[personal profile] the_fantastic_ms_fox
The burden is actually on the authour to prove this assertion, not the people objecting to him.

However, I can still take a crack at it. While writing this, I see that Jessica seems to have a handle on it from a rules-based argument. I'll take it from a utlitarian standpoint.

This argument can be boiled down to
- If we let (minority) access (majority) space/benefit, then
1. (majority) will feel uncomfortable, and
2. (majority) will assault or harass minority

Okay - actually, stepping away from utilitarianism for a moment, this can be used to used to justify excluding any marginalized group from anything. It has been used w/r/t women in the army, women in mixed airplane seating (currently on El-Al), women in bars, women in business networking, black americans in desegregated schools, indigenous people being allowed off reserve, gay marriage, whatever. Take from that what you will.

Back to utilitarianism:
#1 is stronger if that marginalized group is a numerical minority. #2 is population-indifferent as the more people who gain access, the more people "at risk"

Since this is a utilitarian argument, we can put aside any (strong) argument to rights to or duties to equality and concentrate on the effect. Throughout this proof, as it becomes increasingly obvious that this is not a complicated argument, I will become proportionately increasingly sarcastic.

For #1.
Once (minority) people are allowed (majority) spaces, (majority) will just get used to it (e.g., we now work next to left-handed people, nevermind the fact that they may be possessed by the devil). Or at least members of (majority) can get used to it if they choose. However, (minority) cannot get used to not accessing the space or service in question, hence the demand in the first place

Thus, indefinitely barring (minority) people from equal access will have indefinite detrimental effect on (minority), while permitting (minority) access will have a detrimental effect on a small portion of (majority) for the finite period of time until this issue will be forgotten.

Note, I say "indefinite" rather than "infinite." This difference is not permanent, as at some point in the future I am willing to concede, for the sake of argument, humanity will either go extinct or invent a Star-Trek-like way of making the service in question so obselete that no-one uses it. So, I will concede that if the apocalypse occurs tomorrow or if we invent a way to beam our bodily wastes into the reagent chamber of the antimatter reactor by the end of the week, this argument may not hold, in which case I will be happy to reconsider my views.

However, if we for some reason want to look at the short term (although I can see no reason to do so - unless there's a rogue moon on it's way here right now, or MIT is about to spring something on us) we can still measure this.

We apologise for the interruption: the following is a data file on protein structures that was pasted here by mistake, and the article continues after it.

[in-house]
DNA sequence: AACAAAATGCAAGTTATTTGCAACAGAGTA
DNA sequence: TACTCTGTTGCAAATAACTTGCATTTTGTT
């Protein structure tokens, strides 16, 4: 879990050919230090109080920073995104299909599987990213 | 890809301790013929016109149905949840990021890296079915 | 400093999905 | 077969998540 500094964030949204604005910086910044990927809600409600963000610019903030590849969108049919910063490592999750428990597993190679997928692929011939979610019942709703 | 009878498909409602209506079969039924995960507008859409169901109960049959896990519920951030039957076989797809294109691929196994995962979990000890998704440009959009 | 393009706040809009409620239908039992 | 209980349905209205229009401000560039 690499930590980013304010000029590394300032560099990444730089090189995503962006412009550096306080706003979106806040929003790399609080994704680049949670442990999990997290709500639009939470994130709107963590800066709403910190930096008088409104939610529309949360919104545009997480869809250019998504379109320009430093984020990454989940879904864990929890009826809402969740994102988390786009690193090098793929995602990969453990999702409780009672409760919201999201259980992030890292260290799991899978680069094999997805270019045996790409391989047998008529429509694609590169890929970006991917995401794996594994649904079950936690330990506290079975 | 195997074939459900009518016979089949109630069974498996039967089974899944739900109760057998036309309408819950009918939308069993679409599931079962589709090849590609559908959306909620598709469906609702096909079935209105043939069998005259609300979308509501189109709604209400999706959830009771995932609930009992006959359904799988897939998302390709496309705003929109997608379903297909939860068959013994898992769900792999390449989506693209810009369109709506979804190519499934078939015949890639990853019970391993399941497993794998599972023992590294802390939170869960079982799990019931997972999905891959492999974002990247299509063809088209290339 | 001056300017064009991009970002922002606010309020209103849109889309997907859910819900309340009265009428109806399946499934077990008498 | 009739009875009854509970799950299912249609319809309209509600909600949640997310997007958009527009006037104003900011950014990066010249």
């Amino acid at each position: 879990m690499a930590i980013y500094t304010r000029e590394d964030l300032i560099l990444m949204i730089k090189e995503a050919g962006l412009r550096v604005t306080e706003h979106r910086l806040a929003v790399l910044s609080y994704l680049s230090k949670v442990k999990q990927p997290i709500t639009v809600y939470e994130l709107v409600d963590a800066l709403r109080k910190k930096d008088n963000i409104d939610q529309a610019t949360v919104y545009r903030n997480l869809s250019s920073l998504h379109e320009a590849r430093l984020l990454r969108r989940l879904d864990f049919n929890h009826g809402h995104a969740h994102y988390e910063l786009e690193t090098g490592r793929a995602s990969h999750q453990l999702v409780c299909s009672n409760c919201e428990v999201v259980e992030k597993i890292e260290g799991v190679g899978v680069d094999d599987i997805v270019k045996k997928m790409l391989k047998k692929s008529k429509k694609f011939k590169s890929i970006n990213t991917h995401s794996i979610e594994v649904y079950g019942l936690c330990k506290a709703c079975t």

X = (the detrimental effect of denial of service) x (number of people affected)
Y = (detrimental effect of provision of service) x (number of people affected).
X >=<Y ? Being able to excrete wastes is a basic biological function common to all life. And for humans to do so so outside of a washroom in a public space is illegal. (leading one to the interesting point where one's dog may have more rights than oneself). So not being able to use public facilities (since trans exclusion effectively bars trans people from both male and female spaces, as the harassment or risk for using the "legal" space can still, in most trans people's estimate, outweigh the benefits of using said space) effectively bar one from any public life in a space that uses washrooms (so this may not apply to some lumberjacks). Most estimates of the transgender population cover around 0.3%. The number of cissexed people who are sufficiently gender-variant to be harmed by trans exclusion from washrooms is harder to quantify, but I'd guess that a realistic estimate is 0.7%. The economy also suffers from this lack of public participation, causing a detrimental effect on society as a whole. Compare this to the inconvenience of being next to someone in the washroom who makes one feel uncomfortable, multiplied by the number of people who *at first* give a flying fuck (10% in schools to maybe 50% at a Ted Cruz fundraiser - I say 50% as, even assuming 100% objection to peeing near a trans person, about half of trans people will pass unnoticed). So on day one of trans integration we have X = Being barred from say half(?) of public life * (0.01) + general economic cost of restricting people from public life Y = Mild passing discomfort * (0.1-0.5) (also: as mentioned above, Y decreases with each passing day.) Argument #2 - In the estimation of the people seeking access, potential harassment during inclusion isn't as bad as exclusion. Unless they are somehow(???) wrong, that's the end of the assessment.
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